What does THAT FLAG mean to me? That I'm from the South, that I've got ancestors who died for it. I've got a little bit of Rebel in me.

Do I think it should fly over our capitol dome? No, I don't.
Do I think it should fly at Civil War memorials? Yes I do.
Do I feel that citizens of the United States should be able to fly THAT flag if they choose? Yes I do.
Do I think that all Civil War memorials should come down? I think that's ridiculous. The founding fathers owned slaves. Why would you erase history just because you don't like it?

In the news today I'm seeing news reports of defacement of memorials, calls for the Confederate Battle Flag flying high on I-65 to come down (it is on private property and flies over a Confederate Memorial Park), memorials in city parks to come down. It scares me. ISIS is doing the same thing to sites that offend them. Where will it stop?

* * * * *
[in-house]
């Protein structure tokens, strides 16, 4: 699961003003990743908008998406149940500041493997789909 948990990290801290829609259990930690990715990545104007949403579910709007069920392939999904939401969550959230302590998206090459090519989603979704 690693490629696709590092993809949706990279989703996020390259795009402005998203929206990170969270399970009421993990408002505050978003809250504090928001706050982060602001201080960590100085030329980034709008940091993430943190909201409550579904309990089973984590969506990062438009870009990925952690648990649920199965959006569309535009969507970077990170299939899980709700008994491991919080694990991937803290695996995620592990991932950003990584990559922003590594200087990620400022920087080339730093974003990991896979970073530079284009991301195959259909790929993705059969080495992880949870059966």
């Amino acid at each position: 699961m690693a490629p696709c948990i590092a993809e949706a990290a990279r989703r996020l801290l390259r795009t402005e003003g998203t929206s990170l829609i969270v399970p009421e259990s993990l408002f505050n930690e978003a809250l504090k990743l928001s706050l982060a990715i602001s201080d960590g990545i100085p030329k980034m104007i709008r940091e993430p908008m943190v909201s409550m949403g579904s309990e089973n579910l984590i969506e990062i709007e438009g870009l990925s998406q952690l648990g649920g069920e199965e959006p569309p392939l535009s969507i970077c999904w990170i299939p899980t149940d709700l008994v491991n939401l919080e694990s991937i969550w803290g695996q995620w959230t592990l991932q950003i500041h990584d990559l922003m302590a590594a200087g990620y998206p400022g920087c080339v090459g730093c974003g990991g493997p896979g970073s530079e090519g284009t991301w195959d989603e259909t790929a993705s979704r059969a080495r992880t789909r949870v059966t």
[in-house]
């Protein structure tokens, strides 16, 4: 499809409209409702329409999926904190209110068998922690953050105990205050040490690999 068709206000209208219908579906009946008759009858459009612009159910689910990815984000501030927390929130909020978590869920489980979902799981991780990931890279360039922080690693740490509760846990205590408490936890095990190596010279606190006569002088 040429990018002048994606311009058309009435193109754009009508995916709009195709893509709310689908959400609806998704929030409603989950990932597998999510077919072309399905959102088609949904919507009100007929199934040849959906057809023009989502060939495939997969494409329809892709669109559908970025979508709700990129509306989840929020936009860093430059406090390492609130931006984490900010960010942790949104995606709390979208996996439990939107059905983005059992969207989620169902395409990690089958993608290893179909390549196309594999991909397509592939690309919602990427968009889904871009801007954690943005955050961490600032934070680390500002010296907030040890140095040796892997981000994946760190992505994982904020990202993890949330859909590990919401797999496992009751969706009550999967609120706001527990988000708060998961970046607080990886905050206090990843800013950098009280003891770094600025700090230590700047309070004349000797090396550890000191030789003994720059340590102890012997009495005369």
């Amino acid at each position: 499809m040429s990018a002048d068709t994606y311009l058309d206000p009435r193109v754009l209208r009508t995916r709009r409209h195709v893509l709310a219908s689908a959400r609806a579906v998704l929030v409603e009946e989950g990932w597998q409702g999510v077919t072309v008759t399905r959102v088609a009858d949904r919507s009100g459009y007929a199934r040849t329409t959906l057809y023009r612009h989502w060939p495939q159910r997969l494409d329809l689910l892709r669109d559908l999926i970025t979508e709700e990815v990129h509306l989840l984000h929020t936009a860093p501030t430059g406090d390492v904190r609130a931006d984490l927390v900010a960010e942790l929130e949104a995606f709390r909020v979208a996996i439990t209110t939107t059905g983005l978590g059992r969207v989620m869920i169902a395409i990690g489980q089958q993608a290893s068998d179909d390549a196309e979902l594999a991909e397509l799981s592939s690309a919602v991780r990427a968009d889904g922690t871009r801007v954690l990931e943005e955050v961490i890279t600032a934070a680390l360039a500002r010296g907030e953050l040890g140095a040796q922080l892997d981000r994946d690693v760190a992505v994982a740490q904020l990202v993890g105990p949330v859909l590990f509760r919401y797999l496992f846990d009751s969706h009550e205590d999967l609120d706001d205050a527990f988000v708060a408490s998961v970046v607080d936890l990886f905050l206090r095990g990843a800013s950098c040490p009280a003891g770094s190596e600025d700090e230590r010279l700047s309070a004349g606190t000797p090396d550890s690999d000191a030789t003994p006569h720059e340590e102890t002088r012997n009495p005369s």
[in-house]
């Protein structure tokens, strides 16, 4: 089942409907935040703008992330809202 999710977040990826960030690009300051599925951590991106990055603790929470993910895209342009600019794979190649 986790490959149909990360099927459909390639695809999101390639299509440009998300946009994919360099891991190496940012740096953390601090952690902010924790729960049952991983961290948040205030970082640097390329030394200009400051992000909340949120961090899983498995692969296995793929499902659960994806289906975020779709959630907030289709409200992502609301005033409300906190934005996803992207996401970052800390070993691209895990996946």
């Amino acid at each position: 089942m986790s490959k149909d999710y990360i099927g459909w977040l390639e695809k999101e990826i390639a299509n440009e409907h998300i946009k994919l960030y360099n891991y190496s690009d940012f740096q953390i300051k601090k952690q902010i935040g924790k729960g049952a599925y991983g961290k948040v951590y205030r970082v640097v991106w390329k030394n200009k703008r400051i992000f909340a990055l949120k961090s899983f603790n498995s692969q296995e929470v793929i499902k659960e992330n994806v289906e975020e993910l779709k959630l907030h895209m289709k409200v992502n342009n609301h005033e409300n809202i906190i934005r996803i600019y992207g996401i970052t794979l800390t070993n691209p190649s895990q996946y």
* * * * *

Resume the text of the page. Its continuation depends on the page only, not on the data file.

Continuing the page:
Yes, we lost the War Between the States. We realize this. The flag remained a symbol of Southern Pride, sort of like our state motto "We Dare Defend Our Rights". Somehow the thought that this country was founded by traitors to the British flag escapes some people. I'm descended from those Rebels too.

The flag has become a symbol of hate groups, and I HATE hate groups. I HATE that that deranged guy in South Carolina was trying to start a race war, and this controversy has given him the attention he was looking for.

Do I think that everyone that owns a coffee cup, bumper sticker, or T-shirt with a Rebel flag is proclaiming they are a hater? No. If you do all I can say is well bless your heart!

I personally don't fly the battle flag. I realize some people find it offensive, and I respect that. I am shocked that now many retailers are no longer selling the Confederate battle flag. How will I decorate my ancestors's graves?

Saturday, June 6, 2015

Kicking Butt in 1789, Isaiah and Joel Jr Phillips

I discovered an interesting court case while researching Phillips in Wilkes County, Georgia. This case concerns Isaiah and Joel Phillips Jr., sons of Joel Phillips. Both were born about 1760. I found this in the Georgia Archives